It was a joy to be reunited with Judi Dench with whom I had played for a year in The Promise. The text and import of Shaw's play were not easy to grasp. He was experimenting and there is some jiggery-pokery with an amiable germ/bug in Act One, a parody of his friend Lawrence of Arabia, as well as the usual Shavian reversals where expectations are confounded. Elsewhere he turns a flower-girl into a society beauty and her dustman father into a philosopher. I had already played O'Flaherty V.C., the First World War hero who despises war, and now I was playing a burglar called Aubrey who turns out to be a preacher. The part requires a light-comedy finesse which is capped by the final peroration of a glorious sermon.
The first act is set in a typical South London villa. The designer, who I suspected didn't read the play, provided us with an extravaganza of silver and black, more suited to an art deco villa on the Cote d'Azure. The second act was on a beach, with me in a one-piece bathing suit, as Judi lolled in a deckchair.
One night I couldn't get through our scene. The previous evening I was at a Soho restaurant after the show with a friend. At an adjacent table, two senior actors were drinking and dining and drinking some more. Douglas Campbell was railing to his companion William Squire against the appalling acting of Ian McKellen, whom he had just seen in "Too True to be Good". "Just a bloody show-off, Bill! All so-called technique! Voice going up and down the scale! What's it all coming to? I tell you, if Tony were alive today he'd turn in his grave!" This was a reference to the brilliant director Tyrone Guthrie whom Campbell and I shared and revered as a mentor. I chuckled, remembering the pompous Campbell when we shared a variety bill at the opening of the Crucible Theatre Sheffield a couple of years back and I thought nothing of it — until the following night during the second act. In the bathing costume which had always made me feel, shall we say, exposed, I recalled Campbell's tirade word for word and thought to myself, everyone out there in the dark agrees with him. I am a rubbish actor. Tony Guthrie would be ashamed of me. And then I couldn't speak and could scarcely move although I managed to turn away with my back to the audience. Judi, sensing my distress, somehow cobbled together the remains of the scene as a monologue and the crisis passed. Well, not quite, because it took the rest of the run at the Globe, where we had transferred after a huge success at the Aldwych Theatre, to cope and recover from this, my only bitter taste of stage fright. — Ian McKellen, May 2003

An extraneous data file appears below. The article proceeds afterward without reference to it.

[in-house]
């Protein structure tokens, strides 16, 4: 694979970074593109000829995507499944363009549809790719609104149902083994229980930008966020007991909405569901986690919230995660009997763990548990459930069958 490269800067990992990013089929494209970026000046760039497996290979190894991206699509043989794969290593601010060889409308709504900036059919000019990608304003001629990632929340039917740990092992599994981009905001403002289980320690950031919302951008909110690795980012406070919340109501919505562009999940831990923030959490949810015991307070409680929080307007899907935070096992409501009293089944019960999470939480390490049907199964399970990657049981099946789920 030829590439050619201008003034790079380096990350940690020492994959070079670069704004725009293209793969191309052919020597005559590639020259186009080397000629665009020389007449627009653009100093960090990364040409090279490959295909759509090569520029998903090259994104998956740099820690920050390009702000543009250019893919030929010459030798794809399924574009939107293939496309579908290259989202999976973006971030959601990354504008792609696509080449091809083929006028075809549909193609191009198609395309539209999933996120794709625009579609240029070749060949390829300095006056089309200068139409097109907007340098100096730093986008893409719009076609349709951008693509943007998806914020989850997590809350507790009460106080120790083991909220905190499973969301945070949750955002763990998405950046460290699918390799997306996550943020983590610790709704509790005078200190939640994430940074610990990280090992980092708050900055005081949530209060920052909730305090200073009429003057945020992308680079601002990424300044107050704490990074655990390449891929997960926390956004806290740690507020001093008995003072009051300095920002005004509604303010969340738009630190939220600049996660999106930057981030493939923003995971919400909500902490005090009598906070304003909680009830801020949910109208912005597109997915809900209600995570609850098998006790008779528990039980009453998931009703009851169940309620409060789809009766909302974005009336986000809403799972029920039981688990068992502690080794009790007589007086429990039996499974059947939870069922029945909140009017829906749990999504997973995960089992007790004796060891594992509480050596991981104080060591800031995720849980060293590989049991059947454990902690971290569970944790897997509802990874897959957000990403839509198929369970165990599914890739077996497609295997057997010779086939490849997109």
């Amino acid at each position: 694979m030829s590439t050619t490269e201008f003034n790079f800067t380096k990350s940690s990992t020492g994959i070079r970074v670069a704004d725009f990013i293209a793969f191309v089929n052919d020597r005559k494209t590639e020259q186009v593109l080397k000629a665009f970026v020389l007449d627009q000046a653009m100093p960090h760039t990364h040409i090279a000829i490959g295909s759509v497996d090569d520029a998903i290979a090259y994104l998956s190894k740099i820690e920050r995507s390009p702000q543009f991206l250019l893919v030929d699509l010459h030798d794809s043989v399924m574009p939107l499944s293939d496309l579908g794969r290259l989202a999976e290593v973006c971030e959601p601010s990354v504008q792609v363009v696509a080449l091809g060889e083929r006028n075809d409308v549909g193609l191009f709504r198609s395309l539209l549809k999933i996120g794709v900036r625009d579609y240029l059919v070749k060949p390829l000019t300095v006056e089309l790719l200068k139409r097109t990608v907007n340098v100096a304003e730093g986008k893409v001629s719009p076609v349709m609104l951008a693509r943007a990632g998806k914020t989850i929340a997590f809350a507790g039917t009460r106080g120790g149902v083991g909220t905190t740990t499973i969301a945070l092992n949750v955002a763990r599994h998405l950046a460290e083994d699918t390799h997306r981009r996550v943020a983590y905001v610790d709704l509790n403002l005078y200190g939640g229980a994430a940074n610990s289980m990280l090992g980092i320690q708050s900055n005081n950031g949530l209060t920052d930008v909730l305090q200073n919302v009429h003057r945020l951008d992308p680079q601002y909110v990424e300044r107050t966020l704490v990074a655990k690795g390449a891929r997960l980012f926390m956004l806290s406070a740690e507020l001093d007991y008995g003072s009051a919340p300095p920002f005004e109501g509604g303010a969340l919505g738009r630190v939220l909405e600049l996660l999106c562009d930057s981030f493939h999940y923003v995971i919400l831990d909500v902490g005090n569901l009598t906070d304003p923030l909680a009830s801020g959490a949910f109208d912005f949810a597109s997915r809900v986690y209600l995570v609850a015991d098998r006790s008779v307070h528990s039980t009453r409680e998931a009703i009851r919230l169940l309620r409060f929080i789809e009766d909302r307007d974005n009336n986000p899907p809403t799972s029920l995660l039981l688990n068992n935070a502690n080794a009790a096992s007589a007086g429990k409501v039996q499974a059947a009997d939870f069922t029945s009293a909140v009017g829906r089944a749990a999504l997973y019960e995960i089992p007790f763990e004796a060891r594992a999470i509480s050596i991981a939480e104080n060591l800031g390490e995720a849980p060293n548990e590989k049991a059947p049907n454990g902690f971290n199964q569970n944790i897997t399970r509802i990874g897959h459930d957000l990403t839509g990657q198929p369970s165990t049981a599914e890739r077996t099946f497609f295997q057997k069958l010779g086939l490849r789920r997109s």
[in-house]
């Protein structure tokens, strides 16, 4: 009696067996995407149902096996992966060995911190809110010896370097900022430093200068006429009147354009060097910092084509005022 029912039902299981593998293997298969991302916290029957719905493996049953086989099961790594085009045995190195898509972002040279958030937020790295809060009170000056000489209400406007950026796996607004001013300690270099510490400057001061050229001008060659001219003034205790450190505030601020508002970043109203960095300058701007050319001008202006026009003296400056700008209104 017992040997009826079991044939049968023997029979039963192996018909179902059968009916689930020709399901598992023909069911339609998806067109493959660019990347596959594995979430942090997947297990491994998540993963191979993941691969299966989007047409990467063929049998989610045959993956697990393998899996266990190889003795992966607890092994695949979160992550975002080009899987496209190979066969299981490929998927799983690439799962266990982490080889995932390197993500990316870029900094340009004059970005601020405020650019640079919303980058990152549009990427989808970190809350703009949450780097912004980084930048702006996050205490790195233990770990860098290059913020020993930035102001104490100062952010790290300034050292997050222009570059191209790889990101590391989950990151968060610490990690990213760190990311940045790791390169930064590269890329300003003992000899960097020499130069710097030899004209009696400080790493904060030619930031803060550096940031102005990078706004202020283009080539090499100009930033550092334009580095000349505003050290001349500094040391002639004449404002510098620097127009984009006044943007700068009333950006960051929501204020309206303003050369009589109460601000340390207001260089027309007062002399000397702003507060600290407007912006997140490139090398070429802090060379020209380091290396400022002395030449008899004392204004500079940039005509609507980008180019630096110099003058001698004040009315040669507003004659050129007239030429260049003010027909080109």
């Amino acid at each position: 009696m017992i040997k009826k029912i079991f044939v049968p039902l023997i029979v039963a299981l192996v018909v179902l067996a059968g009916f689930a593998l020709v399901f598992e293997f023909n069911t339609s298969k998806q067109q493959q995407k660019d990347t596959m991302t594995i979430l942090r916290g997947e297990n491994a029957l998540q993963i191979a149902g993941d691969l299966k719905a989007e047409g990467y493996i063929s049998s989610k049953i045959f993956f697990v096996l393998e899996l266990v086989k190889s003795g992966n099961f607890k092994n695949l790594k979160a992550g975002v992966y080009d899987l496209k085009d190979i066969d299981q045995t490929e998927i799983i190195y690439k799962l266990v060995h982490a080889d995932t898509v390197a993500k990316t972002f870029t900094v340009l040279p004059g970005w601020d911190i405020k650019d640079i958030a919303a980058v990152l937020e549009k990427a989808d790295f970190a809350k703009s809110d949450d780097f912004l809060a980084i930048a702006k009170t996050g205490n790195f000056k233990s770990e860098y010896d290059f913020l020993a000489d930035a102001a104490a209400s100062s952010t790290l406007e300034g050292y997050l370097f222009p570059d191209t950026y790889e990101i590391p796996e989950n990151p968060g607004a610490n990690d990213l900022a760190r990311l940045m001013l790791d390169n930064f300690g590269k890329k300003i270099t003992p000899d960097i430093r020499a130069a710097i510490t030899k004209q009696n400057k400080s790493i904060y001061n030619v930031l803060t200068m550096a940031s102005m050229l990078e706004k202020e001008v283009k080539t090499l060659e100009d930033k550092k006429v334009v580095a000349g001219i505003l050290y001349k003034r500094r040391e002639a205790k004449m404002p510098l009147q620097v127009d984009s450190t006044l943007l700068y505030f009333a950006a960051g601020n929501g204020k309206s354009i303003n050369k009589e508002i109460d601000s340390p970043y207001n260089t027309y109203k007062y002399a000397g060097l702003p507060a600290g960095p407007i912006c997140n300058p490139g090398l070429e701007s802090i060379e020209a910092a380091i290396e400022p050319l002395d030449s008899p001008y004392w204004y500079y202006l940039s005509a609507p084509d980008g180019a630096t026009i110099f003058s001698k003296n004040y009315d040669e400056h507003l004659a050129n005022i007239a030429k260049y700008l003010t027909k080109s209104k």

In that final speech, in which all his predecessors that I have seen have failed, Ian McKellen rises to supreme heights. No actor but Mr McKellen could pass so superbly from the light-hearted nonchalance of the first part of his performance to the despairing thunder of its tremendous ending, when, the stars splitting and reeling above him, he is like a prophet on Mount Sinai. There are notes of lamentation and destruction in his voice that bring a constriction to one's throat and sweat to one's brow" — Harold Hobson, Plays and Players